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- Cocktail Tips from the Fantastic Blog Reclaiming Provincial
- Of-the-Moment Ingredients 5 Ways
- Pecan Milk and Other Modern Takes on Southern Food
- Five Easy Indian Dishes That Anyone Can Make
Here, the blogs you should be reading right now with recipes and tips from their creators.
The Blog: Yossy Arefi is a Brooklyn-based photographer and baker who photographs the sweets on her blog, Apartment 2B Baking Co., almost exclusively with film.
How do you like to incorporate your Iranian heritage into your baking? In my experience Iranians aren't big on baked goods, but growing up in my house there was always a huge fruit bowl or dates or a bit of saffron candy to eat with tea for dessert. That's not to say I didn't have any buttercream–coated troll doll–themed birthday cakes or homemade cookies, because I definitely had those things too. When I want to incorporate Iranian ingredients into my baking, I look toward the flavors of honey, saffron, rose, yogurt, fruit and nuts. My Lebni Tart with Persimmon and Pomegranate is a favorite and my Apricot and Berry Galettes with Saffron were also a big hit. I try to sneak quince into as many desserts as possible in the fall and winter, like in my Quince Custard Cake; and last spring I used rose water to subtly flavor a garnish for Rhubarb Sorbet that was unexpected and delicious. There are also a few traditional cookies made with chickpea and rice flours that I have been meaning to explore. Maybe this will be the year I finally do it.
Your recipes are very seasonal. What are some of your favorite winter ingredients? And what ingredients are you newly obsessed with? This time of year I love citrus so hard. It doesn't grow in the Northeast where I currently live, but I am lucky to have access to lots of specialty citrus thanks to all of the wonderful markets in New York. I just made some killer Pavlovas with Meyer lemon cream and big fat wedges of pink grapefruit, and I have plans to add another marmalade to my site in the coming weeks. Ingredient-wise I am really excited about the whole-grain baking trend that really seems to be picking up steam. I am a longtime fan of Kim Boyce's Good to the Grain and recently added Tartine Book No. 3 and Whole-Grain Mornings to my collection of whole-grain cookbooks that I am looking forward to baking from in 2014.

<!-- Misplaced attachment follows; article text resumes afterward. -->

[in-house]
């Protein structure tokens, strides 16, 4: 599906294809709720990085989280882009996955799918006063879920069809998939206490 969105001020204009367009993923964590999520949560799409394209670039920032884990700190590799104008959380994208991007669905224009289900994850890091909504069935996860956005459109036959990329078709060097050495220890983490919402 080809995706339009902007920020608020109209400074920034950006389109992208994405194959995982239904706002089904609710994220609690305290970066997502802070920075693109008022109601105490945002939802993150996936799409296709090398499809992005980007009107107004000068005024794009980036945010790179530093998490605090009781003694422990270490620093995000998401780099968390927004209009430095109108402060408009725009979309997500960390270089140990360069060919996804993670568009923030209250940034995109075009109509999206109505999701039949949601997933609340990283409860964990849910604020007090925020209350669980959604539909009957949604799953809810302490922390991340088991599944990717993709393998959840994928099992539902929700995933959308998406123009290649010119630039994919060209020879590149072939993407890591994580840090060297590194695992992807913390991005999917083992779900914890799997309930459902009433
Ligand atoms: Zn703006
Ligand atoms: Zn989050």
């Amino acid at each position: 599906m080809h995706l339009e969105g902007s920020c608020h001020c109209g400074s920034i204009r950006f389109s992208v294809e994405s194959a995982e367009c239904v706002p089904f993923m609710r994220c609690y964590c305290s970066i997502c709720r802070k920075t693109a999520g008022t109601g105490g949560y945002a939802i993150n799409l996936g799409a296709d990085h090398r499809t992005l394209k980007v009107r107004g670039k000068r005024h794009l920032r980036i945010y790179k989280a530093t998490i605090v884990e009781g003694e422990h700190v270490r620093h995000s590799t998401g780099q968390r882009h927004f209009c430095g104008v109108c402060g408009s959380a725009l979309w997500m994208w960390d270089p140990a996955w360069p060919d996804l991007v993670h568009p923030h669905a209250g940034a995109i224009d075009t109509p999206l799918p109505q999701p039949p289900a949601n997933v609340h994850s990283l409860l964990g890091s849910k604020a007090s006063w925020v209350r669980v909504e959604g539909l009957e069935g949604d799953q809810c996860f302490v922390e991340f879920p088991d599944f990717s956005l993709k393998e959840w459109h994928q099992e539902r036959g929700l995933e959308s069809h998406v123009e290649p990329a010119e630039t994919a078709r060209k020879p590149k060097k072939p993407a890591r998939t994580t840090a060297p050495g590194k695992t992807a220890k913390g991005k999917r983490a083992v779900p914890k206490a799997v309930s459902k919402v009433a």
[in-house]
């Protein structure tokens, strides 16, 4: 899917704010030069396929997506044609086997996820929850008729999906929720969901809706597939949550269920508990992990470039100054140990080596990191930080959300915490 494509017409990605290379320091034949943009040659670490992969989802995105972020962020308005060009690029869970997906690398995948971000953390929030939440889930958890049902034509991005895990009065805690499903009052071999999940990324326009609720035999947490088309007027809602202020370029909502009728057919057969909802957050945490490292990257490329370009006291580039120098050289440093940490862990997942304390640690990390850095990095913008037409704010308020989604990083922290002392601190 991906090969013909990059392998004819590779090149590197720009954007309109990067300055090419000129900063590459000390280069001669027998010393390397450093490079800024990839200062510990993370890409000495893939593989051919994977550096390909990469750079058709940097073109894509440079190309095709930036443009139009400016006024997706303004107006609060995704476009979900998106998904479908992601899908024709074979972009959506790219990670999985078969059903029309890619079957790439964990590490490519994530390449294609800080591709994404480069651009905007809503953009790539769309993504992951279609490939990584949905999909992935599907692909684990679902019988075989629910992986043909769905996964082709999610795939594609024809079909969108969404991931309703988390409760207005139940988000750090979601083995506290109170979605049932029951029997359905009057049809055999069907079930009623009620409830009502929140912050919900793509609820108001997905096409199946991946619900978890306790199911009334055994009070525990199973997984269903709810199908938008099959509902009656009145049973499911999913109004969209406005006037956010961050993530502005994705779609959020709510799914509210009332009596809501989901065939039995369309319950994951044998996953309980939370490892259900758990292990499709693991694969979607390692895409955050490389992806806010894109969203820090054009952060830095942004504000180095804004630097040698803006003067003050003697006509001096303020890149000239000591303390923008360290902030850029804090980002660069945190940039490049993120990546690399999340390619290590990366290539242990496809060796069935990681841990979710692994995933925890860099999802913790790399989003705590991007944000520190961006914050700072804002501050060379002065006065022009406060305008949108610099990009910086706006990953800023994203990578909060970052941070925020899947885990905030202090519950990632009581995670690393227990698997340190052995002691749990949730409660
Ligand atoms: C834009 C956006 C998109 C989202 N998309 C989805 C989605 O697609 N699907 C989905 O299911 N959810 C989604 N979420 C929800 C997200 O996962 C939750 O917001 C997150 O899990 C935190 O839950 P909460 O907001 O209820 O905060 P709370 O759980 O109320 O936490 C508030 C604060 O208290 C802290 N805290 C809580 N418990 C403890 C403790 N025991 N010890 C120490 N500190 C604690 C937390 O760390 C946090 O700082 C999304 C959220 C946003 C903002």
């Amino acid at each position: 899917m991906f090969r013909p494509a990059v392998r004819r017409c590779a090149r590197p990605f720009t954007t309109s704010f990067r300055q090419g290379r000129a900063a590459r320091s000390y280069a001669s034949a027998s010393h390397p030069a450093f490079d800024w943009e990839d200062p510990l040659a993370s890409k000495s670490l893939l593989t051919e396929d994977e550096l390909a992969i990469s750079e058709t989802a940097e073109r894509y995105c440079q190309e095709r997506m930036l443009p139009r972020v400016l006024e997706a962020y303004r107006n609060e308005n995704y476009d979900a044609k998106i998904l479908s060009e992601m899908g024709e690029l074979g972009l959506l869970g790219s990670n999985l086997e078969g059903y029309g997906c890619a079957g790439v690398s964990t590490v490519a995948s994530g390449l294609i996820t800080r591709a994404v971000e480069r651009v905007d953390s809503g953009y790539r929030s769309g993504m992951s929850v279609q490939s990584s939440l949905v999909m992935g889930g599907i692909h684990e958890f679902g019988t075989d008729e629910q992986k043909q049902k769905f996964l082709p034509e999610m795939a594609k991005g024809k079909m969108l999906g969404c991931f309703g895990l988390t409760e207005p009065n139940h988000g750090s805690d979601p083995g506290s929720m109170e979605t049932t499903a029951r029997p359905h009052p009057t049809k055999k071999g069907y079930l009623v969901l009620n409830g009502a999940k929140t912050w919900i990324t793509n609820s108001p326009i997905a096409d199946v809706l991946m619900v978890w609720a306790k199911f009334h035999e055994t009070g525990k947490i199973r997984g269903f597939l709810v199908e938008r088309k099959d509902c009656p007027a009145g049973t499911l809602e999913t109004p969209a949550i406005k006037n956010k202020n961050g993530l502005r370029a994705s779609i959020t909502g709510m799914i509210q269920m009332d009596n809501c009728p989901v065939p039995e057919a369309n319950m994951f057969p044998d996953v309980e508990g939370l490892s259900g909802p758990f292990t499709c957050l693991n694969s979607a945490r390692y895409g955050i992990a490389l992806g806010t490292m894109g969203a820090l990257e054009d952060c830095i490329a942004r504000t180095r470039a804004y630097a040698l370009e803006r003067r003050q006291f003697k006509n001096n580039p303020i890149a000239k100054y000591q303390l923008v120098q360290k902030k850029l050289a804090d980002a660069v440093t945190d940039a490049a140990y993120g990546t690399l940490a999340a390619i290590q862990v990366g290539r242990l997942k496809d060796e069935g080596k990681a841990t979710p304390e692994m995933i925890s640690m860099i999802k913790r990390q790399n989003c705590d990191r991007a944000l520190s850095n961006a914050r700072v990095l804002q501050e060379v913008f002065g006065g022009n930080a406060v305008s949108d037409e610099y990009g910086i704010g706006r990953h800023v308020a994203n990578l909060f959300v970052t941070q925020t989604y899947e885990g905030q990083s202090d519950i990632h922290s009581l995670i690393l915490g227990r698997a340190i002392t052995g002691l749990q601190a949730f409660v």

I love that your parents send you quince. Do they send any other great food packages? Yes! We are definitely a food-focused family and they send me care packages throughout the year full of fun Northwestern food stuff; coffee, chocolate, etc., but my favorite packages are the ones full of Dungeness crab and Salumi salame they send for my birthday and Christmas. Dungeness crab is so incredibly delicious and so much better than the tiny blue crabs and even the lobster we get out here (sorry, East Coasters).
What are some of your favorite sources for props? I tend to hunt for props mostly at thrift, junk and salvage shops, but I also love ABC Carpet & Home, Canvas and West Elm. I also just started taking ceramics classes after a long hiatus and hope to integrate those handmade pieces into my photography soon. My first batch of bowls and plates is in the kiln as I answer these questions.
What blogs are you newly excited about? I definitely have a long list of old favorites (many of which have been featured here), but recently my wanderlust has me very interested in food bloggers from other parts of the world. I love learning about regional recipes and ingredients, and about the subtle differences in the rhythms of daily life abroad. Some favorites are Imen McDonnell's Farmette from the Irish countryside, and the stunning Manger, which is a collaboration between Mimi Thorisson and her photographer husband who live in France. Izy Hossack's Top with Cinnamon in London is so on point; Rachel Eats is the story of a former Londoner now living in Rome cooking beautiful, rustic food. And Wayward Spark is the blog of my pal Camille Storch who lives on a small homestead in rural Western Oregon, which might as well be a different country because her life is so incredibly different from mine.
Kristin Donnelly is a former Food & Wine editor and cofounder of Stewart & Claire, an all-natural line of lip balms made in Brooklyn.